US President Donald Trump renewed his attacks on London Mayor Sadiq Khan on Saturday after three men were killed in the British capital in separate knife and gun attacks in less than 24 hours.
Two teenagers were killed within ten minutes of each other on Friday afternoon. The first, an 18-year-old man was stabbed to death in Wandsworth, in south-west London, and the second man, 19, was killed in a shooting in Plumstead, in the south-east of the capital.
Less than 24 hours later, a third man, 30, was killed in Poplar, north-east London, after suffering stab injuries.
Detectives for the Homicide and Major Crime Command have launched investigations for all three of the attacks. So far, they have charged two males, 17 and 18, with murder for the attack in Wandsworth and arrested four — four males and one girl between the ages of 16 and 18— for the shooting.
According to the murdermap project, which tracks homicides in London, 59 murders have been recorded in the British capital so far in 2019. Last year, 134 people were killed in London, according to the Metropolitan Police, the highest figure in a decade.
Mayor Sadiq Khan said on Friday that he was "sickened to hear that two young lives have been ended within minutes of each other."
But Trump used the burst of violence in London to launch a fresh attack on Khan, retweeting a post by right-wing commentator Katie Hopkins — who lost jobs at a newspaper and radio station for branding migrants "cockroaches" and calling for a "final solution" for Islamic terrorism respectively — in which she had described the British capital as "Stab-City" and "Khan's Londonistan".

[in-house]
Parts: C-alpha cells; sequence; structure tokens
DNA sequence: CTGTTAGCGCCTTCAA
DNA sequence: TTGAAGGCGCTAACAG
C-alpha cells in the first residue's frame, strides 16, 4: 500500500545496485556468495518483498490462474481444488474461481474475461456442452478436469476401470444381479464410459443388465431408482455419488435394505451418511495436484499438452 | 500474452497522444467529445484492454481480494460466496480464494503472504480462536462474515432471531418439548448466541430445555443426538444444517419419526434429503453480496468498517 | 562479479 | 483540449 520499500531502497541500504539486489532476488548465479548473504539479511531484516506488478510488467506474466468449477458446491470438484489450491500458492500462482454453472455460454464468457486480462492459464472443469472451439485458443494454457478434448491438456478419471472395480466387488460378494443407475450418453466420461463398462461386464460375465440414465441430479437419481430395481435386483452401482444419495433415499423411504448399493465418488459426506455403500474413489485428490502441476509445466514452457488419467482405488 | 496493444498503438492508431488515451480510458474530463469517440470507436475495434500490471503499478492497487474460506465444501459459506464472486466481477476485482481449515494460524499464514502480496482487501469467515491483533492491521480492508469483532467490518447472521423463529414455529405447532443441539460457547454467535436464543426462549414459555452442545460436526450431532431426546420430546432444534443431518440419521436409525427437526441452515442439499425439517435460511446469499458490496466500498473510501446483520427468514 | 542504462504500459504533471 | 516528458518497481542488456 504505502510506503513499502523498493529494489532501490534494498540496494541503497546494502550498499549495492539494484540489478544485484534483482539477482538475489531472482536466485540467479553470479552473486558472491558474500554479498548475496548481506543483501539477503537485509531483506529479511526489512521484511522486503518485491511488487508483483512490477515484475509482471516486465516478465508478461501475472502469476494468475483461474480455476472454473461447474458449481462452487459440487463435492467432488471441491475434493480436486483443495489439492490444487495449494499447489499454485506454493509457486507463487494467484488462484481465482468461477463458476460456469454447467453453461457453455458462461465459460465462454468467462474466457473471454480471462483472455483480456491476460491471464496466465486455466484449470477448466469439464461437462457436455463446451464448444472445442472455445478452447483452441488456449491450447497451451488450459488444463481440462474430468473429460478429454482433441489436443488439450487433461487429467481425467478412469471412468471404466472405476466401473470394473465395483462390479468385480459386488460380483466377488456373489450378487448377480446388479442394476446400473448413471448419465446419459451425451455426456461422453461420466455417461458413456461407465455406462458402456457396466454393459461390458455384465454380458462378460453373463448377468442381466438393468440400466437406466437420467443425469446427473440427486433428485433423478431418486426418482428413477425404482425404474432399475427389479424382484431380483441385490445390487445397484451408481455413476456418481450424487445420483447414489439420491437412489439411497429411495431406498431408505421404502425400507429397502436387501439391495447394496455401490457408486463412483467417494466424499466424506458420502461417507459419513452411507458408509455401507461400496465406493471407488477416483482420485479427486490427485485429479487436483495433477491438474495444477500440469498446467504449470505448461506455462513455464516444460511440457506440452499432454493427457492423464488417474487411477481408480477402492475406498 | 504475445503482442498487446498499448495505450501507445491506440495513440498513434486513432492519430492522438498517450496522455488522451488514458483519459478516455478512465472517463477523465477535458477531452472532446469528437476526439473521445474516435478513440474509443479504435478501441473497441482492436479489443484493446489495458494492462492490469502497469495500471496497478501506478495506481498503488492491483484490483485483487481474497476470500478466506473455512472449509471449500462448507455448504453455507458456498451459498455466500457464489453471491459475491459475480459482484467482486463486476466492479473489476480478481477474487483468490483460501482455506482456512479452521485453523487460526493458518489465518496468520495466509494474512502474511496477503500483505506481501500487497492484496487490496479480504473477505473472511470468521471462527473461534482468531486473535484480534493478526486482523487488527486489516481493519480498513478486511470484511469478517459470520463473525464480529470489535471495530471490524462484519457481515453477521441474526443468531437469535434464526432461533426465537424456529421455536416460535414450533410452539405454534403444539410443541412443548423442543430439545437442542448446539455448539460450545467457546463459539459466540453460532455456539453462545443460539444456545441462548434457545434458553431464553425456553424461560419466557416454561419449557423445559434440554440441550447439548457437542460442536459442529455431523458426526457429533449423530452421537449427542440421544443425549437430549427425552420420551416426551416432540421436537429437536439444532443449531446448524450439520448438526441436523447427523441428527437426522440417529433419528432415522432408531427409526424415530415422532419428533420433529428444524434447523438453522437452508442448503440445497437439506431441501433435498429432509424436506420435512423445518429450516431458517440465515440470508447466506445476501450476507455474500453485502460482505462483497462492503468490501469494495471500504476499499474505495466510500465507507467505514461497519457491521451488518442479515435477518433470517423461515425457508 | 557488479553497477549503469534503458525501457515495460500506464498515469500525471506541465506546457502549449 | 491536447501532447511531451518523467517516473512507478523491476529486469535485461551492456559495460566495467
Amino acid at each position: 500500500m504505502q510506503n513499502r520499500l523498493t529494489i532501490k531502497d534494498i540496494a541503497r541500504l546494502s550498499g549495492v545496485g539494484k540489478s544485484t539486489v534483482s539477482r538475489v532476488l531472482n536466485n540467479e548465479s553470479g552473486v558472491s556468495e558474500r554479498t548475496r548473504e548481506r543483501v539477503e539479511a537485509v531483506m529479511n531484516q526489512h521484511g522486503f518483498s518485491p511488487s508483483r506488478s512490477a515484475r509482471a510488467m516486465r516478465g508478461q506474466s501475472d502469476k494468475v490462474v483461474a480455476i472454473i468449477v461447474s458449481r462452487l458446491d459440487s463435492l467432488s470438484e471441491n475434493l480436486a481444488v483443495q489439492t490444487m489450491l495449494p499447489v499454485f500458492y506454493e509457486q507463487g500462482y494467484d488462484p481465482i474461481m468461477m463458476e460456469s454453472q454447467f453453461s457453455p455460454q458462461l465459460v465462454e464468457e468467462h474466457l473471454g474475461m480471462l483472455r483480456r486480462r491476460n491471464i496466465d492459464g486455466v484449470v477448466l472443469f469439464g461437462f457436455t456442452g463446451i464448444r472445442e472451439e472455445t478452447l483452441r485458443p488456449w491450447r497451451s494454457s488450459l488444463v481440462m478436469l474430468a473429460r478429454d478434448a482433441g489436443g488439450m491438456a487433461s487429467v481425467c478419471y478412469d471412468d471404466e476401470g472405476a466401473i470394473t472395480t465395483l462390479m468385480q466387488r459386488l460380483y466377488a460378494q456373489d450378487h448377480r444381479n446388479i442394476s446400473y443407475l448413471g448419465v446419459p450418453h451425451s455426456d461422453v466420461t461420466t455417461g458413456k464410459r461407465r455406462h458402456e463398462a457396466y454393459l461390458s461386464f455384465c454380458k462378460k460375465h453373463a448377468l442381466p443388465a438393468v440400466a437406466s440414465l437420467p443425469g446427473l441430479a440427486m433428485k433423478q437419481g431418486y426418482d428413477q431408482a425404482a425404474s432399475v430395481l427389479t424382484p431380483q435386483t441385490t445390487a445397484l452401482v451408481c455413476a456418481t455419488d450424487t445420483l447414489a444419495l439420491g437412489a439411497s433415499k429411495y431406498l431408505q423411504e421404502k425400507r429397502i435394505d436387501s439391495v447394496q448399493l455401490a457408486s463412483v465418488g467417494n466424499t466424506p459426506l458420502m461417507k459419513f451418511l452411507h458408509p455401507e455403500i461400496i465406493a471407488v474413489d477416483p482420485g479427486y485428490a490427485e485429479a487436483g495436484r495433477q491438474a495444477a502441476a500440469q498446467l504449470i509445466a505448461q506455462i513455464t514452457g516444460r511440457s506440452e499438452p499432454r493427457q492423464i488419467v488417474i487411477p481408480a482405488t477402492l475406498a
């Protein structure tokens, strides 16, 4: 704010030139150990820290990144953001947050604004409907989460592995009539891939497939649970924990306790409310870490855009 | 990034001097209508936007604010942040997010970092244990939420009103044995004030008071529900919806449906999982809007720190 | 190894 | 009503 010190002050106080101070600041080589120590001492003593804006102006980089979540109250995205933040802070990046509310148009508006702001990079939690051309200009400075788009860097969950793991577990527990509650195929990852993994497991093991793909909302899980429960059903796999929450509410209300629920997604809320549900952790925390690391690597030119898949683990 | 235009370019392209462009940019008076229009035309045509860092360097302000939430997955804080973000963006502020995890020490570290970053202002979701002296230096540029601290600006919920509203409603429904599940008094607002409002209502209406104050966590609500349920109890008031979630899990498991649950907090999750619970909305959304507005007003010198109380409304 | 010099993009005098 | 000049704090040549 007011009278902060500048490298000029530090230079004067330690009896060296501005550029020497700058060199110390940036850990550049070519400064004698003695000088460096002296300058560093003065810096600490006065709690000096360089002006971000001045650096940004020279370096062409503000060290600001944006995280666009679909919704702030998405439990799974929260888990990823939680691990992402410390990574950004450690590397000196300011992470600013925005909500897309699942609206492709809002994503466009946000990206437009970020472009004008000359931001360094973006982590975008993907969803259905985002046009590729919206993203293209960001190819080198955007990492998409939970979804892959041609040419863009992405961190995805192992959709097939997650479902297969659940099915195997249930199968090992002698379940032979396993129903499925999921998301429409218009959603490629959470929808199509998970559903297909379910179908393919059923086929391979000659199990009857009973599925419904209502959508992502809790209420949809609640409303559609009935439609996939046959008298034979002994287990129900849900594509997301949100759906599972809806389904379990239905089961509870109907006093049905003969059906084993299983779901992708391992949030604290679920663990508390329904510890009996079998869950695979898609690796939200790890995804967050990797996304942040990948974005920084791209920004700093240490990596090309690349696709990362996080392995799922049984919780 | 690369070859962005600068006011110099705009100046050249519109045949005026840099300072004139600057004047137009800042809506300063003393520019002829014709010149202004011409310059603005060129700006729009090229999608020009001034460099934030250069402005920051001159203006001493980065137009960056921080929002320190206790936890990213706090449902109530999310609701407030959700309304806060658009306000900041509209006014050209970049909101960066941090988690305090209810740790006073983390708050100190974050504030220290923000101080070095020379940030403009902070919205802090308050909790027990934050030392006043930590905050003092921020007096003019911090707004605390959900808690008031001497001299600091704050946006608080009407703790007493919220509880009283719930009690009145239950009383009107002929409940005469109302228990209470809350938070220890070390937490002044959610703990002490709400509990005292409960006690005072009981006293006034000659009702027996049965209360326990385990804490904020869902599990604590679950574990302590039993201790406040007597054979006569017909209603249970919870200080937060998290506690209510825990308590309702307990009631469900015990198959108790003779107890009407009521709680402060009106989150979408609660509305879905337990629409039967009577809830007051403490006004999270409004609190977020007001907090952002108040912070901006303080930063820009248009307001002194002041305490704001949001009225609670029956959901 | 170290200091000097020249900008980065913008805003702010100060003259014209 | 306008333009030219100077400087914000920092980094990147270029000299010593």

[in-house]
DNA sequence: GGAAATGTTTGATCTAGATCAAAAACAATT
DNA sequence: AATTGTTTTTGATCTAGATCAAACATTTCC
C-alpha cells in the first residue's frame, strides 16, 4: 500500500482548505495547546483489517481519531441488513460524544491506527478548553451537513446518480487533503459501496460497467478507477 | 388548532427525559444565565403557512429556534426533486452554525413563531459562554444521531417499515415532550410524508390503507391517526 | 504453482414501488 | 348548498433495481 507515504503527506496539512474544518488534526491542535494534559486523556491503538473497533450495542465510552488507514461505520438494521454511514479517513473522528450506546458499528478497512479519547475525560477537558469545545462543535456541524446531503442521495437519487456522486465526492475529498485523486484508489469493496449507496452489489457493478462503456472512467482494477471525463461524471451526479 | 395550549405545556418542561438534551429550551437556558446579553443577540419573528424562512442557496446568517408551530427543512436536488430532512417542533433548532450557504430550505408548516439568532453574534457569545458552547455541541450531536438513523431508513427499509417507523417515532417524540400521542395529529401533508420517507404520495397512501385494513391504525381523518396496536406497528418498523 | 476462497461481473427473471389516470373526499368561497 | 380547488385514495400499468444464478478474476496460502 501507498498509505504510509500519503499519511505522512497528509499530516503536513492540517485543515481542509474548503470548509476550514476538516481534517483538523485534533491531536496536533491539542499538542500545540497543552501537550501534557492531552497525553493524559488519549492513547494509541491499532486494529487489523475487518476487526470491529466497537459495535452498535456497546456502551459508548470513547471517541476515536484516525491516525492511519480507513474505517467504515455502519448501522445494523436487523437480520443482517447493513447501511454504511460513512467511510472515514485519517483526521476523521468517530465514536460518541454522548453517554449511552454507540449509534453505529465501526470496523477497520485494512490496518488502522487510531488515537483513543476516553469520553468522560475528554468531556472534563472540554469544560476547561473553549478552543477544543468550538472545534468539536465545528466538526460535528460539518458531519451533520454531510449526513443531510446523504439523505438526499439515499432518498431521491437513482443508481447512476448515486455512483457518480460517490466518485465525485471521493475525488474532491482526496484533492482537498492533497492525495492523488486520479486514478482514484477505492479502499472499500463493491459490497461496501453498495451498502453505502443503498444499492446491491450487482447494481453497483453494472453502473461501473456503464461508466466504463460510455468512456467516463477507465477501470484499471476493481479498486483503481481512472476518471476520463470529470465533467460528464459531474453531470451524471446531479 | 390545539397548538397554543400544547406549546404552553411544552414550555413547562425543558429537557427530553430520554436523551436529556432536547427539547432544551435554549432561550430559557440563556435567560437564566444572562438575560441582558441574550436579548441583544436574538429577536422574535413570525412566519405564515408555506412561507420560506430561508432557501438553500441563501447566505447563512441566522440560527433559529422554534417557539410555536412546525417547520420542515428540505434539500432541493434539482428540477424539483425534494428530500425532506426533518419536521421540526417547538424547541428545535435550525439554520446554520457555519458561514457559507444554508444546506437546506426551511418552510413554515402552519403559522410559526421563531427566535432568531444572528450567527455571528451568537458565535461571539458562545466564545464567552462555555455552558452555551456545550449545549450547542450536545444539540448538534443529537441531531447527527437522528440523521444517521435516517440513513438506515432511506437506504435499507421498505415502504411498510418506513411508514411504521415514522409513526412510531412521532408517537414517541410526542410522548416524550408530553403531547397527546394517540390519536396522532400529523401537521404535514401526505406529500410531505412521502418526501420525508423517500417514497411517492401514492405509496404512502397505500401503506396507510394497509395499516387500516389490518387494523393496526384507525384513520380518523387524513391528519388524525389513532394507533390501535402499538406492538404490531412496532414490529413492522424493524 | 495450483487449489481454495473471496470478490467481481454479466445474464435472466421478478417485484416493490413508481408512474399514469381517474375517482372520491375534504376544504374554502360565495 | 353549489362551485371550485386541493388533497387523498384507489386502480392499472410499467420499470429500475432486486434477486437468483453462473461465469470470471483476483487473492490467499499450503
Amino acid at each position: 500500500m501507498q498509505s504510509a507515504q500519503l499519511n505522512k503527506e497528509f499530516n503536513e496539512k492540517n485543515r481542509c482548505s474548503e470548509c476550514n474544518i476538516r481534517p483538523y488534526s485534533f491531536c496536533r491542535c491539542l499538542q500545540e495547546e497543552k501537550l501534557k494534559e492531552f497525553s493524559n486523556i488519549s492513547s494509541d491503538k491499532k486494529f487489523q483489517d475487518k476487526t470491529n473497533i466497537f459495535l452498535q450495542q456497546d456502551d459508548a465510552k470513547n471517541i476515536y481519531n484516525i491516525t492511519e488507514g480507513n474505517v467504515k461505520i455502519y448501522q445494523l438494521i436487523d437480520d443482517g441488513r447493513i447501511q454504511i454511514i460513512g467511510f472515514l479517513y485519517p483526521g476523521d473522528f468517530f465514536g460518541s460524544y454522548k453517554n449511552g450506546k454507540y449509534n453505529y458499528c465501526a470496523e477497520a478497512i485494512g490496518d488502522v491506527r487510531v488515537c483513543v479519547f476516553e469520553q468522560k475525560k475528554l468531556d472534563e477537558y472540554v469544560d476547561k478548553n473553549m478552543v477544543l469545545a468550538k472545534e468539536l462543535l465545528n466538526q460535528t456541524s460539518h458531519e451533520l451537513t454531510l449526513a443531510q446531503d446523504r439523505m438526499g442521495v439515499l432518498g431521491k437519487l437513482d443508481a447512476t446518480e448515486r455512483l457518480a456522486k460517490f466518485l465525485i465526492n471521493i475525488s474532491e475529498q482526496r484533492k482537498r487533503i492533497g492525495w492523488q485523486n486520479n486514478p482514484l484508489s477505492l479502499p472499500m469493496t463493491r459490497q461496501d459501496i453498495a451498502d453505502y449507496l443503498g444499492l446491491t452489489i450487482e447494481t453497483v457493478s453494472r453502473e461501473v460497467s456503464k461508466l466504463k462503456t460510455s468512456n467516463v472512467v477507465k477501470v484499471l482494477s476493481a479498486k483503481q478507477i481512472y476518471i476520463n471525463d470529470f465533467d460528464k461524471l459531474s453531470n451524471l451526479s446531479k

"London needs a new mayor ASAP. Khan is a disaster — will only get worse!" the US president tweeted. He doubled down in a separate post, saying that Khan is "a national disgrace who is destroying the City of London!"
'Stone cold loser'
There is no lost love between the American leader and Sadiq Khan — London's first Muslim mayor. Their public row started before both were elected to their current offices with Khan criticising then-candidate Trump for his proposed plan to ban foreign Muslims from the US.
It escalated in June 2017 after Trump falsely suggested that Khan had told the British public they had "no reason to be alarmed" following a terror attack in London Bridge in which 11 people, including the three perpetrators, had died.
Khan had instead said that Londoners had "no reason to be alarmed" by the increased police presence and responded upon being asked that he had "more important things to do than respond to Donald Trump's ill-informed tweet" before calling for Trump's planned state visit to be cancelled.
A year later, Khan authorised a giant blimp depicting Trump as a crying baby to be flown during an anti-Trump protest ahead of the US President's working visit to the UK during which Trump criticised Khan's record on crime.
The attacks started again in June when Trump described Khan in a tweet posted as he was flying over to the UK for a state visit as "a stone cold loser".
Khan, meanwhile, criticised the UK for rolling out the "red carpet" for Trump and said that "there are many, many racists who think he's (Trump) their poster boy."